Just because I’ve moved to Africa doesn’t mean I’ve forgotten the plight of North America’s (currently) second least popular major sports league.

Shortly after the end of the last NHL season, which was a few weeks ago, at least, I wrote that, in order to save itself, the NHL needs to have shorter seasons.  Surprisingly, Commissioner Gary Bettman did not call me (or anyone else, I imagine) to discuss the idea.

So now it’s time for grassroots action by all of us.

Just to remind you, a shorter NHL season benefits everyone:

  • For players, a shorter season means less fatigue and chance of injury
  • For owners, fewer games (i.e. less supply) can mean potentially higher ticket prices (see NFL)
  • For fans, a shorter season would be less taxing on attention spans, and would mean we don’t have to wait as long for something interesting or consequential to happen
  • For the sport as a whole, a shorter season would be easier for casual fans to follow and would mean the NHL regular season would no longer have to compete with the playoffs of EVERY OTHER SPORT for viewership
But as with so many other noble causes, it appears change may only come if there’s pressure from the masses.   So now that the pre-season has already begun (nothing says September like pre-season hockey!) and the regular season is only two weeks away, I think it’s time for all fans who care about the sport to organize ourselves and take the following action:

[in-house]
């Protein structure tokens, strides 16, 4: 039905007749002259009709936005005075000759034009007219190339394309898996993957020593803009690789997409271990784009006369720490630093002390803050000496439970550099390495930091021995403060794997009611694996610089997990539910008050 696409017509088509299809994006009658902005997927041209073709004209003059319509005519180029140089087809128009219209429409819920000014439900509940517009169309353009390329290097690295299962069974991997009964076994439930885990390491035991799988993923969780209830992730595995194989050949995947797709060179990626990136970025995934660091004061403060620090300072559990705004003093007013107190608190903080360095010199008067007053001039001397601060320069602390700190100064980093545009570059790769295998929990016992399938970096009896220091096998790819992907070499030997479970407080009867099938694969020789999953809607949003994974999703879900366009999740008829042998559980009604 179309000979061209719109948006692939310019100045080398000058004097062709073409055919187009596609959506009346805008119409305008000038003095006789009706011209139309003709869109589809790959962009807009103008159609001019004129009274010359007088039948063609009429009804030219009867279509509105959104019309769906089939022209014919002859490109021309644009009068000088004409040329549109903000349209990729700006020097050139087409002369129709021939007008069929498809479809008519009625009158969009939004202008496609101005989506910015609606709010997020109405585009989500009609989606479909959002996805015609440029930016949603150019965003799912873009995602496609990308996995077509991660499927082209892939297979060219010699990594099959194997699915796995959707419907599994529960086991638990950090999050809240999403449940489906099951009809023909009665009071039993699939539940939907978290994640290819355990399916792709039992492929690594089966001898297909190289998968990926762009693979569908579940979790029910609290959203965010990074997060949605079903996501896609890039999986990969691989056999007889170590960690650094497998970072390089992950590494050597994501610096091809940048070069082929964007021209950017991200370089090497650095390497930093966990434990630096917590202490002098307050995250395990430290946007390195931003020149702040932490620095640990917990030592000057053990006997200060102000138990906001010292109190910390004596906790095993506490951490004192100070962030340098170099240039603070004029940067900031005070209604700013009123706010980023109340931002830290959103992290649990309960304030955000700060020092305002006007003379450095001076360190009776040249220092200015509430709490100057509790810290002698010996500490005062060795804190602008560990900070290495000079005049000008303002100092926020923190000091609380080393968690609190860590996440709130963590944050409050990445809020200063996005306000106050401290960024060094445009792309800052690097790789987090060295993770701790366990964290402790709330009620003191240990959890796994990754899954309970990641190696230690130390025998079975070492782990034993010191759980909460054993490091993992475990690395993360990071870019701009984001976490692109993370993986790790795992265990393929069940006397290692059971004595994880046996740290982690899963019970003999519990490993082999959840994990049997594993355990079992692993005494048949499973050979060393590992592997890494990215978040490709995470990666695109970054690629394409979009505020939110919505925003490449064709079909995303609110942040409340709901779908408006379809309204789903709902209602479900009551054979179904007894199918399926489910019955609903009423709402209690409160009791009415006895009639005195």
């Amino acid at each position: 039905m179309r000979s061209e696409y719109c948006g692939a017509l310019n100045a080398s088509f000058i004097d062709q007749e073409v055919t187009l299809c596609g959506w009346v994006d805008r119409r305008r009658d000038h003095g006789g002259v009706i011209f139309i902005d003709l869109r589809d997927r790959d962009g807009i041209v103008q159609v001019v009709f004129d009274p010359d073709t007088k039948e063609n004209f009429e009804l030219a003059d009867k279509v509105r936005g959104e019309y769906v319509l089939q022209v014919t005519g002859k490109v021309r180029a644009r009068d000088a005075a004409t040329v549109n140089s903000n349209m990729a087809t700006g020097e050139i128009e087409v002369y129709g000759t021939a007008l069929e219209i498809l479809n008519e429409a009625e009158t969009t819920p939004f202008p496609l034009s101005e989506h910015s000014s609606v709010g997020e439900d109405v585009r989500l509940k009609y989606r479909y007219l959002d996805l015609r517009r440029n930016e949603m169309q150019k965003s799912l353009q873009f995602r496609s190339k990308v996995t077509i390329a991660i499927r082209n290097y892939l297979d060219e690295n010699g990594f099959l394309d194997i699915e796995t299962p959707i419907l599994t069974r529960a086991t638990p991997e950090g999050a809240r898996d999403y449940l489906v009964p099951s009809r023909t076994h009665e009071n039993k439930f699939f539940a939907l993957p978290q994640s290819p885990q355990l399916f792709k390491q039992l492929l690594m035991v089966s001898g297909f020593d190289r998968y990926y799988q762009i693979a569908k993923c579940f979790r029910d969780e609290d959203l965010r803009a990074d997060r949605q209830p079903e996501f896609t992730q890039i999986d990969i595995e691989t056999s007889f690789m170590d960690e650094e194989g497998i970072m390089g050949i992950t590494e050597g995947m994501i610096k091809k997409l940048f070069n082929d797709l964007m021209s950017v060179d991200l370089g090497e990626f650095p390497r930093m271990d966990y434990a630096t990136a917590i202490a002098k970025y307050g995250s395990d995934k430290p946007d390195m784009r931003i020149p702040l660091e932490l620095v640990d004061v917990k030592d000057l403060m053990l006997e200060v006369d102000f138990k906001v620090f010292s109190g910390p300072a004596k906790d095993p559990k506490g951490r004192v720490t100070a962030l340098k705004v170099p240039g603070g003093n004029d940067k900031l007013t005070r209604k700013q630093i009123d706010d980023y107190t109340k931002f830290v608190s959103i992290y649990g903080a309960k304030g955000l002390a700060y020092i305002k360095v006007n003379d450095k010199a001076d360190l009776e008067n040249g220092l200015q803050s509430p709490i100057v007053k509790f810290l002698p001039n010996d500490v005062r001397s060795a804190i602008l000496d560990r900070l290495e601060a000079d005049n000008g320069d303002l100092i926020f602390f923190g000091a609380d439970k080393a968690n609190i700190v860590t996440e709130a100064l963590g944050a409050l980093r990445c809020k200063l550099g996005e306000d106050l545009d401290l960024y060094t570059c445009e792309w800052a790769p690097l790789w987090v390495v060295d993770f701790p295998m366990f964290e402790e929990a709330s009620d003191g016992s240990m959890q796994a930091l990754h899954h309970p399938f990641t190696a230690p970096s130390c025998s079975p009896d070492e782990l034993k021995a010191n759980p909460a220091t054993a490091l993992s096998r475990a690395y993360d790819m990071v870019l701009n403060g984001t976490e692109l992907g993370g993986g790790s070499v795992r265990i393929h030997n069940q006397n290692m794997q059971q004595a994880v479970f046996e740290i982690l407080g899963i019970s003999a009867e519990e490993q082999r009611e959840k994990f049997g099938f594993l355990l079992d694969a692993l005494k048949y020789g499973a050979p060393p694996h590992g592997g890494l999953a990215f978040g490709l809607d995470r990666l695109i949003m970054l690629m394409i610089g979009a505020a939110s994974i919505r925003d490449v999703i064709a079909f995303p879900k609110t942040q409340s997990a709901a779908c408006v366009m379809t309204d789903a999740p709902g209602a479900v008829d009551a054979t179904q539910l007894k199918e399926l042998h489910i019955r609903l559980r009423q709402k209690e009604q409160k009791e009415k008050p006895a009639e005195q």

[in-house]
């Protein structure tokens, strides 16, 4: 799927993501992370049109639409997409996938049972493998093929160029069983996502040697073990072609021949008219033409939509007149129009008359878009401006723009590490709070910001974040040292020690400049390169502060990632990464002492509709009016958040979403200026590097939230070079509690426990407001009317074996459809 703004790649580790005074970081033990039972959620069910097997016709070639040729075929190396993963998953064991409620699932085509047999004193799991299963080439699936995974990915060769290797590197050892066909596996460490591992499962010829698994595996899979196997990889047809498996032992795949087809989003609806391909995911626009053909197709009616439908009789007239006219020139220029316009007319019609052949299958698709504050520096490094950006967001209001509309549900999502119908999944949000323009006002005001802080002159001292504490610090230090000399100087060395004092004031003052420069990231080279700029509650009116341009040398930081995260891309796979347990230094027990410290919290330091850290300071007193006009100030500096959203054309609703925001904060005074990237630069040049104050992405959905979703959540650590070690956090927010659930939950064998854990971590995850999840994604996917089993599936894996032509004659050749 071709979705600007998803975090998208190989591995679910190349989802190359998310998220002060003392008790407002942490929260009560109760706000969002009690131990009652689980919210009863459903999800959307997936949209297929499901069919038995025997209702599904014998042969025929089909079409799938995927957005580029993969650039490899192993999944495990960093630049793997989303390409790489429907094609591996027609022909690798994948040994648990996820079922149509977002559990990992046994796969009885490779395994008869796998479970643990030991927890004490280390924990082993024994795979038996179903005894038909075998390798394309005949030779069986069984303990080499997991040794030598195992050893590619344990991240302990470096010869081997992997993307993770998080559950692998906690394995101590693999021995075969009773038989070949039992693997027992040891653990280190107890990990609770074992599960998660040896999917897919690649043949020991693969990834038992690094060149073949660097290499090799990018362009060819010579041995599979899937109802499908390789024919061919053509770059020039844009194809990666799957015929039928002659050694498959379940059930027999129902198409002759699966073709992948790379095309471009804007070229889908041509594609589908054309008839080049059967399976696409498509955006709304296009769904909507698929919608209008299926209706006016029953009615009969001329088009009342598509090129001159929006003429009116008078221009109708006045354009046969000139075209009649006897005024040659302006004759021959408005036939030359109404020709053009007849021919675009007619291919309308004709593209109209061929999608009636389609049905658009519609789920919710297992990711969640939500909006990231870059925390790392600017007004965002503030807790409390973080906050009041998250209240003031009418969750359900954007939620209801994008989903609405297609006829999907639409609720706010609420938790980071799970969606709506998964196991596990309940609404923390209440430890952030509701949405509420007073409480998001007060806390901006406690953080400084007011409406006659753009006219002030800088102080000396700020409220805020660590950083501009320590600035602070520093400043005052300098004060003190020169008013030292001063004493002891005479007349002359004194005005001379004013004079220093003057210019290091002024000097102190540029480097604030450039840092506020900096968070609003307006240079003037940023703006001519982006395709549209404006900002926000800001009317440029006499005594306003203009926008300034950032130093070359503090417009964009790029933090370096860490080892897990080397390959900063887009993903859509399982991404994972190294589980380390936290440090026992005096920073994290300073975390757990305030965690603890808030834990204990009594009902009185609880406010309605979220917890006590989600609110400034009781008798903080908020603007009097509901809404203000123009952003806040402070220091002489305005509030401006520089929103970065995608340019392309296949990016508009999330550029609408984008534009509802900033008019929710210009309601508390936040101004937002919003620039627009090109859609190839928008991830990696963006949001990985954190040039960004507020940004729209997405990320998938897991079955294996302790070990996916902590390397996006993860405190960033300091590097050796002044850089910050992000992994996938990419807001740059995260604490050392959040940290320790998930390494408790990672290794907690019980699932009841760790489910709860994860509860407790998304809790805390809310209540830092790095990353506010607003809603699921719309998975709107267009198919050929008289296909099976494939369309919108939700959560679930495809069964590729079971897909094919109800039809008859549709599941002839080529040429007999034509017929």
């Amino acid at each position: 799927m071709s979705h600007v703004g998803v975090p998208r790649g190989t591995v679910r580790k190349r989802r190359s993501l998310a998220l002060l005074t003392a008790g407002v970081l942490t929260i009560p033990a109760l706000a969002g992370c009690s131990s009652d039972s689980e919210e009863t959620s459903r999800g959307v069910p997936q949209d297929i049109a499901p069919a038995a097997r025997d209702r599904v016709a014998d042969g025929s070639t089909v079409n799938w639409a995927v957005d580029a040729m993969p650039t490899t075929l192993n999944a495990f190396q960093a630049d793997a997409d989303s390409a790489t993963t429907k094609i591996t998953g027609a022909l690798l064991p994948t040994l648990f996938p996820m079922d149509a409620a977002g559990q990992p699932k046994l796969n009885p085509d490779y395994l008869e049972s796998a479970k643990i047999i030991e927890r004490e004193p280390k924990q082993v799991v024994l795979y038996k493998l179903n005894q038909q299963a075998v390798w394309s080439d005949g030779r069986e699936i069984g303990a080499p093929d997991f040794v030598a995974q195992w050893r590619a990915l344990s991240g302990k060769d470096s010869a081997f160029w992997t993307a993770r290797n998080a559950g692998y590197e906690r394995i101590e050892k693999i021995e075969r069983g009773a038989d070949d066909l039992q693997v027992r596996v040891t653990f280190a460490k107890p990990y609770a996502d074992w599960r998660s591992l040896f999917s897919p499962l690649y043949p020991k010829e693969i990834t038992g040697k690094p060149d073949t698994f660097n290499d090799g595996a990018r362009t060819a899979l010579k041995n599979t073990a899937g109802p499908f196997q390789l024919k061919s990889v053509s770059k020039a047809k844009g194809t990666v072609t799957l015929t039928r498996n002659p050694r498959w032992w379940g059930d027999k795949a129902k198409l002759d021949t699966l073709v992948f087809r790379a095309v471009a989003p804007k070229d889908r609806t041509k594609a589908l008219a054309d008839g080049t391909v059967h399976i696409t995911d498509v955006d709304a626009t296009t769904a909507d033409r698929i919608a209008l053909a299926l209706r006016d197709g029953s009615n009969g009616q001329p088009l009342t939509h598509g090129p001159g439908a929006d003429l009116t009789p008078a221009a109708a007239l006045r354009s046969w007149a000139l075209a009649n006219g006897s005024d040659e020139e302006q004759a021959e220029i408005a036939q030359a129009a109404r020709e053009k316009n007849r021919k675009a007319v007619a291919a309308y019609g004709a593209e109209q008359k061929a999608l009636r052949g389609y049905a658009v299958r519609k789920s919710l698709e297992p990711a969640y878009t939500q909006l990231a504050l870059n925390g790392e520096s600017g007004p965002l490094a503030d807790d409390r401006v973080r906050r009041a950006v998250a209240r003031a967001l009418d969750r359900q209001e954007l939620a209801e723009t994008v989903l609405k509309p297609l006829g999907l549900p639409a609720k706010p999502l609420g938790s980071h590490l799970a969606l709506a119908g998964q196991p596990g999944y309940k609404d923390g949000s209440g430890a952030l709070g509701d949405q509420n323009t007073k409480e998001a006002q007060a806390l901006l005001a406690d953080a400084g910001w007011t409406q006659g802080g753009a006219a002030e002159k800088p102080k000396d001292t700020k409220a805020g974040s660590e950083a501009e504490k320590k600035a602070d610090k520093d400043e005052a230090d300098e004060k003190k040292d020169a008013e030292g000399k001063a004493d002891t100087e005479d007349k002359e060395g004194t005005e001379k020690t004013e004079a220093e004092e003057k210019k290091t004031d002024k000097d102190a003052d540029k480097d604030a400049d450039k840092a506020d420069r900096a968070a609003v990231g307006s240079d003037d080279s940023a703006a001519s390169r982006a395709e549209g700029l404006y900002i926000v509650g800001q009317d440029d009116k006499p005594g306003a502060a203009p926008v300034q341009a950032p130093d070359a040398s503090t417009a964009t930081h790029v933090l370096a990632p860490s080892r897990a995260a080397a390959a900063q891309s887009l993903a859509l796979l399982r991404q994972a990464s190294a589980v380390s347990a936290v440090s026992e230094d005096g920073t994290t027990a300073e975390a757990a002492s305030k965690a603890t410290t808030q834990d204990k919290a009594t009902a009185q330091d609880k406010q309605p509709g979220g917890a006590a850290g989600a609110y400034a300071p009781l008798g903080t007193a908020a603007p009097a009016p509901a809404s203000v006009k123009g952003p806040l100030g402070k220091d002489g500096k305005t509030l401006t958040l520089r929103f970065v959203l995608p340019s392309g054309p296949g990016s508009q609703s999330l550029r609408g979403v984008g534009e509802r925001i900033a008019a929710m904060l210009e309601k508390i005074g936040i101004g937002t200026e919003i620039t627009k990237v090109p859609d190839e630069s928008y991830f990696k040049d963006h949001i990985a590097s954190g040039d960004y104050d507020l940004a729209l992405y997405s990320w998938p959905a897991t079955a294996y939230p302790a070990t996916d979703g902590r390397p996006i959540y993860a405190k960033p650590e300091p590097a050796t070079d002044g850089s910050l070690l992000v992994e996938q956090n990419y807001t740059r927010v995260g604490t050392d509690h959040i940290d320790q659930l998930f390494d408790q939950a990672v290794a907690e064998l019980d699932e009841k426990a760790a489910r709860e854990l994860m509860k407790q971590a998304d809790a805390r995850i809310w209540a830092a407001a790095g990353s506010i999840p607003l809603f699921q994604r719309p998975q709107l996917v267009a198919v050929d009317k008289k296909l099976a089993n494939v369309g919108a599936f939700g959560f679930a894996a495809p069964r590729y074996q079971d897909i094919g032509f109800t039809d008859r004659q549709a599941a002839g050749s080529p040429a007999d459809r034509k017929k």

Boycott the NHL until November

And when I say boycott, I mean boycott.  Don’t go to any games, don’t watch any games on TV, don’t even watch highlights online until November.  If you are a diehard fan, this might be very hard.  If you are a casual fan, you might have accidentally done this anyway.

If tonnes of people join in, it could make the first month of the season so unprofitable that the powers that be in the NHL might start wondering if they should just chop a month or two off the schedule.

Normally at the end of my posts, I ask for your thoughts.  As always, I welcome them.  But this time, I would also suggest that you share this post with anyone you know who cares about the future of the NHL.

DO IT FOR THE CHILDREN!!!

Outsourcing: the cure for Brain Drain?

Addressing a highly sensitive issue in a casual blog post is risky.  So let’s tackle two highly sensitive issues this week!!!

I want to preface my proposal(s) with an argument that I am surprised is not made more often by proponents of outsourcing:

Outsourcing is increasingly a countervailing force to brain drain.

I say ‘increasingly’ because, in its early days, outsourcing was just replacing a national brain drain (educated workers in poorer countries leaving for richer countries where they could make more money) with a sectoral brain drain (trained professionals in poor countries, such as doctors, leaving for call centres where they could make more money).

But now that higher value processes in healthcare, IT, finance, etc. are being outsourced, it’s possible for an educated, trained professional to stay in her home country AND stay in her field of expertise AND make a good salary.

True, even though that worker is staying in her home country and using her skills and education, most of it is going to benefit a company somewhere else.  But there are still several net benefits to this situation:

  1. An educated middle class is being created in that country, with all the advantages to democracy that follow.
  2. Those workers will be paying taxes in their home countries rather than to Western governments.  This should improve public services, infrastructure, etc. especially since #1 will create a check on corruption and mismanagement of public funds.